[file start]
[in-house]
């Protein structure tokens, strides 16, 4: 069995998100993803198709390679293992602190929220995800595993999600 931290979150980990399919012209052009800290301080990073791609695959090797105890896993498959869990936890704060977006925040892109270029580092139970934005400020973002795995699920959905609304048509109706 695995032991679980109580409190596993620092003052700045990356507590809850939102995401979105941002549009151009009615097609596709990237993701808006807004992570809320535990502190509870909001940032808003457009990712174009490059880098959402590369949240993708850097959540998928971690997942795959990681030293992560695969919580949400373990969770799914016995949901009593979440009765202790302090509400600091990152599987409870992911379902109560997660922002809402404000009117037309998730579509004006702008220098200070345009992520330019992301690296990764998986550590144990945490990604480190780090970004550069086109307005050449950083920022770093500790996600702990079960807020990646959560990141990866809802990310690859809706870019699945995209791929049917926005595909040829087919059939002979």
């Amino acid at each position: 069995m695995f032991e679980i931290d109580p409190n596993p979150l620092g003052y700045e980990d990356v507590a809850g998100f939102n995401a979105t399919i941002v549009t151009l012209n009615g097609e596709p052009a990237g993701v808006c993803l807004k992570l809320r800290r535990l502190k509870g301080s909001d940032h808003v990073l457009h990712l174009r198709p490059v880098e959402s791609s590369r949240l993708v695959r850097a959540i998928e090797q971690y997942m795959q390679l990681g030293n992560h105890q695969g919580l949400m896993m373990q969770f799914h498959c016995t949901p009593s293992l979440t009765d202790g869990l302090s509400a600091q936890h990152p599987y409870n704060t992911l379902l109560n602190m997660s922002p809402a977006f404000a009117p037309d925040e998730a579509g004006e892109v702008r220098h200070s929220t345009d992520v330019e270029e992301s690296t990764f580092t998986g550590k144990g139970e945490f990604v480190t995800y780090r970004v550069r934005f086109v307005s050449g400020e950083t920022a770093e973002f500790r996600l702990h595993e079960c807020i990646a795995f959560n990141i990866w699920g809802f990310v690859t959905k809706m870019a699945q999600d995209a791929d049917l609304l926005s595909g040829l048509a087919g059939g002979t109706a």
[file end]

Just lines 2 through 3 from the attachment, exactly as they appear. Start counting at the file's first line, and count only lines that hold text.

């Protein structure tokens, strides 16, 4: 069995998100993803198709390679293992602190929220995800595993999600 931290979150980990399919012209052009800290301080990073791609695959090797105890896993498959869990936890704060977006925040892109270029580092139970934005400020973002795995699920959905609304048509109706 695995032991679980109580409190596993620092003052700045990356507590809850939102995401979105941002549009151009009615097609596709990237993701808006807004992570809320535990502190509870909001940032808003457009990712174009490059880098959402590369949240993708850097959540998928971690997942795959990681030293992560695969919580949400373990969770799914016995949901009593979440009765202790302090509400600091990152599987409870992911379902109560997660922002809402404000009117037309998730579509004006702008220098200070345009992520330019992301690296990764998986550590144990945490990604480190780090970004550069086109307005050449950083920022770093500790996600702990079960807020990646959560990141990866809802990310690859809706870019699945995209791929049917926005595909040829087919059939002979």
């Amino acid at each position: 069995m695995f032991e679980i931290d109580p409190n596993p979150l620092g003052y700045e980990d990356v507590a809850g998100f939102n995401a979105t399919i941002v549009t151009l012209n009615g097609e596709p052009a990237g993701v808006c993803l807004k992570l809320r800290r535990l502190k509870g301080s909001d940032h808003v990073l457009h990712l174009r198709p490059v880098e959402s791609s590369r949240l993708v695959r850097a959540i998928e090797q971690y997942m795959q390679l990681g030293n992560h105890q695969g919580l949400m896993m373990q969770f799914h498959c016995t949901p009593s293992l979440t009765d202790g869990l302090s509400a600091q936890h990152p599987y409870n704060t992911l379902l109560n602190m997660s922002p809402a977006f404000a009117p037309d925040e998730a579509g004006e892109v702008r220098h200070s929220t345009d992520v330019e270029e992301s690296t990764f580092t998986g550590k144990g139970e945490f990604v480190t995800y780090r970004v550069r934005f086109v307005s050449g400020e950083t920022a770093e973002f500790r996600l702990h595993e079960c807020i990646a795995f959560n990141i990866w699920g809802f990310v690859t959905k809706m870019a699945q999600d995209a791929d049917l609304l926005s595909g040829l048509a087919g059939g002979t109706a």